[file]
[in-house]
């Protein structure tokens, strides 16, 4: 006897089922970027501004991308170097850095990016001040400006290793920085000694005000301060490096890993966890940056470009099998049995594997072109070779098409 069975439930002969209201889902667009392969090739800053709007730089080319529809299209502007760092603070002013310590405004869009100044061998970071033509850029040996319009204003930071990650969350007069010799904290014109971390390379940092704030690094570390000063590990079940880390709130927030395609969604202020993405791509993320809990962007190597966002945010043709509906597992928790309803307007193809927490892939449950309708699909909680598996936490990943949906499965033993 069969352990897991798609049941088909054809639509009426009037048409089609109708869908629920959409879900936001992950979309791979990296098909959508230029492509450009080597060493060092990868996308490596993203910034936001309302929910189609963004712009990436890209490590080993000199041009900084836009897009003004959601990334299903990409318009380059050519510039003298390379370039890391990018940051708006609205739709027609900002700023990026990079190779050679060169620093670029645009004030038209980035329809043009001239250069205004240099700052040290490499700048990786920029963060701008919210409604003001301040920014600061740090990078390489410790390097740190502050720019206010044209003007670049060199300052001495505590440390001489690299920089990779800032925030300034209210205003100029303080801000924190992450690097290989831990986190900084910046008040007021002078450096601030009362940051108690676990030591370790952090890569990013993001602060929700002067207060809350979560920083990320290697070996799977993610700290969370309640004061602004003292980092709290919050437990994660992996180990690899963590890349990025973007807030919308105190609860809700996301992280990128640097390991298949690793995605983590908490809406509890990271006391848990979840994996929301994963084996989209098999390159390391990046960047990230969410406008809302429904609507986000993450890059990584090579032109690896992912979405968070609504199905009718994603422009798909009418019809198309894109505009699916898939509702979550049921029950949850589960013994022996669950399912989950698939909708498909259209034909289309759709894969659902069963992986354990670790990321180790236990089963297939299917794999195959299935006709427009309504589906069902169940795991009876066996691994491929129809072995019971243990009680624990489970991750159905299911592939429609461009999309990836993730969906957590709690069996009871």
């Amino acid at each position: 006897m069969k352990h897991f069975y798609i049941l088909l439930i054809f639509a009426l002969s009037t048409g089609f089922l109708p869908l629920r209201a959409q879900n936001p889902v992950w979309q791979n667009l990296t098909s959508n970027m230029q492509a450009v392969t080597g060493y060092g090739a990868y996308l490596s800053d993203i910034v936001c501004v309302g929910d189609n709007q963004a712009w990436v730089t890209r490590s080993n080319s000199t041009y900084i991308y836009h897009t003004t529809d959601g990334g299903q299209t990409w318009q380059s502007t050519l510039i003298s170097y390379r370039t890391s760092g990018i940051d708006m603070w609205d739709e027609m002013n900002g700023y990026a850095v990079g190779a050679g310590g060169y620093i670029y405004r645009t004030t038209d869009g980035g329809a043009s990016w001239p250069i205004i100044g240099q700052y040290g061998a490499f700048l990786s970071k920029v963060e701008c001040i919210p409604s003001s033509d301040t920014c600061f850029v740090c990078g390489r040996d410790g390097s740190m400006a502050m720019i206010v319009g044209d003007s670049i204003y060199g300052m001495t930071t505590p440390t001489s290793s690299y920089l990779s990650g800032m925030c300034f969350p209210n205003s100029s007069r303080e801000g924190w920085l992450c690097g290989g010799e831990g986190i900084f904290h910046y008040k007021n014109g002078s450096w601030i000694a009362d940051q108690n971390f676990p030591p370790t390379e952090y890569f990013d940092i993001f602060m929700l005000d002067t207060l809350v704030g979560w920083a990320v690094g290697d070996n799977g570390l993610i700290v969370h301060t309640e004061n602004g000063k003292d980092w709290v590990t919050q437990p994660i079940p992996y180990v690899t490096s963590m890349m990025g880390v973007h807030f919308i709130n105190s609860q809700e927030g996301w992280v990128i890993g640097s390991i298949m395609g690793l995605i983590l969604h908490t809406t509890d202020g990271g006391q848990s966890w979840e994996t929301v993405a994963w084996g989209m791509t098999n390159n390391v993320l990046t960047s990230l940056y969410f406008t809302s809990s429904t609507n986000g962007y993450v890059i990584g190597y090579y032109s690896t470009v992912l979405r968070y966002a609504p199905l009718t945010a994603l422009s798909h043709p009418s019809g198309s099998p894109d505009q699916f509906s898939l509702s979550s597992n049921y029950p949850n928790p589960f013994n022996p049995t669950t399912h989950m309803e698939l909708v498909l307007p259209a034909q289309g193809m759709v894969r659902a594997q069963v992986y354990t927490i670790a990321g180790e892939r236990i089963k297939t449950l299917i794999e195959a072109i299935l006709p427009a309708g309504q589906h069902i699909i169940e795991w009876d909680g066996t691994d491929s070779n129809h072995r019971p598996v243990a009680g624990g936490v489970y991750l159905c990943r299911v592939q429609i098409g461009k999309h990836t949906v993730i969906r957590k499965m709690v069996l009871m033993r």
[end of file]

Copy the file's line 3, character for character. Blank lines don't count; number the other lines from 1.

């Amino acid at each position: 006897m069969k352990h897991f069975y798609i049941l088909l439930i054809f639509a009426l002969s009037t048409g089609f089922l109708p869908l629920r209201a959409q879900n936001p889902v992950w979309q791979n667009l990296t098909s959508n970027m230029q492509a450009v392969t080597g060493y060092g090739a990868y996308l490596s800053d993203i910034v936001c501004v309302g929910d189609n709007q963004a712009w990436v730089t890209r490590s080993n080319s000199t041009y900084i991308y836009h897009t003004t529809d959601g990334g299903q299209t990409w318009q380059s502007t050519l510039i003298s170097y390379r370039t890391s760092g990018i940051d708006m603070w609205d739709e027609m002013n900002g700023y990026a850095v990079g190779a050679g310590g060169y620093i670029y405004r645009t004030t038209d869009g980035g329809a043009s990016w001239p250069i205004i100044g240099q700052y040290g061998a490499f700048l990786s970071k920029v963060e701008c001040i919210p409604s003001s033509d301040t920014c600061f850029v740090c990078g390489r040996d410790g390097s740190m400006a502050m720019i206010v319009g044209d003007s670049i204003y060199g300052m001495t930071t505590p440390t001489s290793s690299y920089l990779s990650g800032m925030c300034f969350p209210n205003s100029s007069r303080e801000g924190w920085l992450c690097g290989g010799e831990g986190i900084f904290h910046y008040k007021n014109g002078s450096w601030i000694a009362d940051q108690n971390f676990p030591p370790t390379e952090y890569f990013d940092i993001f602060m929700l005000d002067t207060l809350v704030g979560w920083a990320v690094g290697d070996n799977g570390l993610i700290v969370h301060t309640e004061n602004g000063k003292d980092w709290v590990t919050q437990p994660i079940p992996y180990v690899t490096s963590m890349m990025g880390v973007h807030f919308i709130n105190s609860q809700e927030g996301w992280v990128i890993g640097s390991i298949m395609g690793l995605i983590l969604h908490t809406t509890d202020g990271g006391q848990s966890w979840e994996t929301v993405a994963w084996g989209m791509t098999n390159n390391v993320l990046t960047s990230l940056y969410f406008t809302s809990s429904t609507n986000g962007y993450v890059i990584g190597y090579y032109s690896t470009v992912l979405r968070y966002a609504p199905l009718t945010a994603l422009s798909h043709p009418s019809g198309s099998p894109d505009q699916f509906s898939l509702s979550s597992n049921y029950p949850n928790p589960f013994n022996p049995t669950t399912h989950m309803e698939l909708v498909l307007p259209a034909q289309g193809m759709v894969r659902a594997q069963v992986y354990t927490i670790a990321g180790e892939r236990i089963k297939t449950l299917i794999e195959a072109i299935l006709p427009a309708g309504q589906h069902i699909i169940e795991w009876d909680g066996t691994d491929s070779n129809h072995r019971p598996v243990a009680g624990g936490v489970y991750l159905c990943r299911v592939q429609i098409g461009k999309h990836t949906v993730i969906r957590k499965m709690v069996l009871m033993r």